One of these days I'm gonna be a big noise
Photo by Simon Weller
Lee Bob Watson is not going to the Next Big Thing. He won't be setting the next magazine-cover trend and he's dangerously out of step with French house and Brooklyn lofts. You also won't see him leapfrogging to the top of the Hype Machine anytime soon. Thank God for that. Although "living in the past just won't do" as he claims in one song, his music is refreshingly old-fashioned, classic more than contemporary, a rejuvenated update on time-tested tropes. He reminds me of other great blenders of rock, country, folk, soul and Southwestern like Howe Gelb and Alejandro Escovedo, but also older pioneers like Johnny Cash and Willie Nelson.
Watson's greatest asset is his passion, which reliably threads through the album. When he punishingly declares "It's not enough!" on "Stranger To Myself," his voice soars to a desperate but convincing octave. When he suggests "Let's start a band" on the song of the same name, he does it with a joy and an excitement of discovery that you rarely hear expressed anymore. Led by Marc Snegg's rollicking Joplin-esque piano, the music backs up that sense of rebellion and youth. And even tracks that are more restrained, like meditative opener "Landfill," stand out with Watson's pithy observations and committed deliveries.
Although his deference to tradition is admirable and effective, there are also moments on Aficionado that take bold chances. The most notable is the penultimate song, "1958," which starts out slow and conservative, a house band at an Eisenhower-era school dance. You can practically see the girls in pink dresses and boys in pomade and navy-blue suits standing a respectable distance apart, the punchbowl and chaperones on the sidelines. Meanwhile, Watson is moaning, "Things are gonna change. Things are gonna change" like a promise or a warning. Midway into the song, things do indeed change, when the placid music is suddenly overtaken by a psychedelic, electric, acid-trip Beatles groove. And even after that sonic dialectic, he keeps on chanting, "Things are gonna change. Things are gonna change" like a celebration or a law of physics.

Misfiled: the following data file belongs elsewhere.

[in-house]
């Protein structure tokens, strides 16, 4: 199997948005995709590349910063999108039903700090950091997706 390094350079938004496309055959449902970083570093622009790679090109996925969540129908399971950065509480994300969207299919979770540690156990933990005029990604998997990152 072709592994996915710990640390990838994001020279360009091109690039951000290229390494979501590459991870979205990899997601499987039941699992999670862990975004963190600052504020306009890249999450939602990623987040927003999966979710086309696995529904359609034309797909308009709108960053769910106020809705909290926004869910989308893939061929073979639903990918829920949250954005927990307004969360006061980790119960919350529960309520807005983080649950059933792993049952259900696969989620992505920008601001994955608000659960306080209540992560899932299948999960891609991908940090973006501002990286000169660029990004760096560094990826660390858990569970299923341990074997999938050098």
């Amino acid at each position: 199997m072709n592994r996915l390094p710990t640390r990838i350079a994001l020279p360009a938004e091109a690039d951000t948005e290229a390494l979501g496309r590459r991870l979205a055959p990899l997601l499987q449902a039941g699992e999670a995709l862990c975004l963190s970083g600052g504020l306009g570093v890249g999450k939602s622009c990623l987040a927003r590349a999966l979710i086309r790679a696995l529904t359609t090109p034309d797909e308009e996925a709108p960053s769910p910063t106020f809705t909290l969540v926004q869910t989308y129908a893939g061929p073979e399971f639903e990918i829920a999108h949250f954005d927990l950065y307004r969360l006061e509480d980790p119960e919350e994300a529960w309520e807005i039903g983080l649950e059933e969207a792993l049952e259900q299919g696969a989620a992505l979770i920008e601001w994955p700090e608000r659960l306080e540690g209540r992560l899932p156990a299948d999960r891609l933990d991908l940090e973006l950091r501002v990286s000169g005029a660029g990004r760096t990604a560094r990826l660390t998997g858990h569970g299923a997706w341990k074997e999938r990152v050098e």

In a way, "1958" is an appropriate summary of Aficionado at large. It's a look back and an appreciation of what came before, but also a reassessment and a fresh, inspired interpretation. Lee Bob Watson isn't interested in chasing trends or sounding dated, but rather in chronicling the debris and the junkheaps of generations. If he's a man out of time, that's because he also makes music that feels so wonderfully timeless.
Aficionado comes out on Grassroots Records on August 24th. You can preorder a copy of it here.
* MP3: "Landfill" - Lee Bob Watson from Aficionado
* MP3: "Let's Start A Band" - Lee Bob Watson from Aficionado [Preorder it]
* Artist Website: Lee Bob Watson